Kallmann syndrome is a rare genetic hormonal condition. Its primary symptom is a failure to start or fully complete puberty, it is also connected with a lack of sense of smell. Some patients will go through a partial puberty but most will have little or no development, with testicle size remaining at childhood size, no hair growth or other body changes normally seen at puberty.

My childhood was uneventful and nothing appeared to be wrong until the age puberty was due. It never started for me. Even at the age of 16 I still had no development and looked far younger than all my friends. I did see a couple of doctors who told me to “wait and see” or that I was a “late developer.” I went to Uni having still not started puberty. At this time I was on low dose testosterone treatments which were doing nothing for me it appeared and I had no diagnosis.

After Uni I started a job in the haematology department at the Royal Free Hospital in London. It was here I sought out one of the endocrinologists who might be able to help me. My GP would not refer me so I did it myself. The first question he asked was “can I smell?” It was the first time any doctor had asked that question.

By a remarkable coincidence the Royal Free had two endocrinologists who specialised in Kallmann syndrome. It was at the age of 23 I had my first correct diagnosis and was able to start more appropriate treatment. Shortly after I met a fellow patient with the same condition. This has led me to be very active in patient groups, helping people get diagnosed and keeping them up to date with treatments. In addition with the condition being so rare it does help to have other patients to talk to as normally it is so isolating.

Diagnosis is made by testing hormone levels, primarily testosterone, FSH, LH and prolactin. A MRI can be performed to search for any problems with the pituitary gland and to check for the presence of the olfactory bulb which controls the sense of smell.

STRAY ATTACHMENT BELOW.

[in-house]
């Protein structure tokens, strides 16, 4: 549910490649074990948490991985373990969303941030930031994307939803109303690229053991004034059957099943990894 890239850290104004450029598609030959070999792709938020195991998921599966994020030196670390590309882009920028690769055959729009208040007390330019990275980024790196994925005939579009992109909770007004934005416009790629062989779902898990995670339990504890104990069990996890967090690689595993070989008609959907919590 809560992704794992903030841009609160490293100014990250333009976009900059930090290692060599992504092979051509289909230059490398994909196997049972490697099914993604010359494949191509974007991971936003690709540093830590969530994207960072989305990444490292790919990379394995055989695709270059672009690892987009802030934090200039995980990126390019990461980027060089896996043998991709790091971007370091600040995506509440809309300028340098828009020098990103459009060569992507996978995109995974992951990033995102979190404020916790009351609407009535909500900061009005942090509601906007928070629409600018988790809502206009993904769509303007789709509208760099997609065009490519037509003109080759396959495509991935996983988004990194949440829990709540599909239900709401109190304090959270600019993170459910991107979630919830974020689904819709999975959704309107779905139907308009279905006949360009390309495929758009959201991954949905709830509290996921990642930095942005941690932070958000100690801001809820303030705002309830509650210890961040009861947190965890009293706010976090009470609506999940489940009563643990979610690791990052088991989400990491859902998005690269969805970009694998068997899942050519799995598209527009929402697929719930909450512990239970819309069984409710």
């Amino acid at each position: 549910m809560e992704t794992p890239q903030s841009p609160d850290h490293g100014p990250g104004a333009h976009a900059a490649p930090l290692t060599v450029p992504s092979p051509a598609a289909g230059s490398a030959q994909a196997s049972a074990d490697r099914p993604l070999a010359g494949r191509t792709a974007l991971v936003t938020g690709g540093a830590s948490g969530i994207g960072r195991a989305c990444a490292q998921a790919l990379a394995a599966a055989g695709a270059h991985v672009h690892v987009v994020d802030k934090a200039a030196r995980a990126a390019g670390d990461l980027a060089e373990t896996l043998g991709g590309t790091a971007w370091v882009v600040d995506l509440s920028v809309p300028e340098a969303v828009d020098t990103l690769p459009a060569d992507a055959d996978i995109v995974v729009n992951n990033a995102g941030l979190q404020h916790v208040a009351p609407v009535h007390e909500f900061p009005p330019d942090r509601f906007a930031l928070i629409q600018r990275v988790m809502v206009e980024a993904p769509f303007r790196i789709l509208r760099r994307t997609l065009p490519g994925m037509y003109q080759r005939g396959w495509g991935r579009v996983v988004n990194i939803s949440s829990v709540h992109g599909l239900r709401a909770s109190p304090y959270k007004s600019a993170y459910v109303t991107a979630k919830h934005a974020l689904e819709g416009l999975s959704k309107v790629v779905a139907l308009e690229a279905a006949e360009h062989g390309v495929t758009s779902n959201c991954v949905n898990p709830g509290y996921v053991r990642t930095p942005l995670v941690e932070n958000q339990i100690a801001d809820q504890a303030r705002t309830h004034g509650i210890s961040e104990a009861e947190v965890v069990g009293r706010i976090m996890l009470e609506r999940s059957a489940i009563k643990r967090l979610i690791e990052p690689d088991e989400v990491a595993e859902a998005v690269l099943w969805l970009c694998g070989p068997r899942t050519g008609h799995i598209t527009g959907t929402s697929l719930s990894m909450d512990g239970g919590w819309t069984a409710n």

Genetic testing is available but is very limited as there is no unique gene involved. So far over 20 different gene / alleles have be identified that are known to cause Kallmann syndrome and these barely cover 50% of cases. Unless there is a strong family history diagnosis is often made by excluding all other conditions first.

The condition affects men more than women but it is not clear why this is the case, it could be just a bias in the diagnosis of the condition.

I have undergone 4 clinical trials in the past for testosterone treatments and fertility treatments. I am currently on a clinical trial for fertility. Without treatment men and women will be infertile. The treatments available can be expensive, and for the men can take a long time to work.

As long as I am on some form of testosterone treatment the condition does not impact me much physically during the day as I am otherwise healthy. Without the treatment I would be at risk of osteoporosis and a number of other conditions linked to low testosterone. The problems are more psychological, having to deal with the impact of not developing correctly in a very personal way, not looking the same as “normal” people which can have a major impact in a patients ability to have relationships, both physical and emotional.

Early diagnosis and treatment is essential for this condition and the ability for patients to talk to other patients helps them cope with this condition which is normally very difficult to talk about or admit to having.

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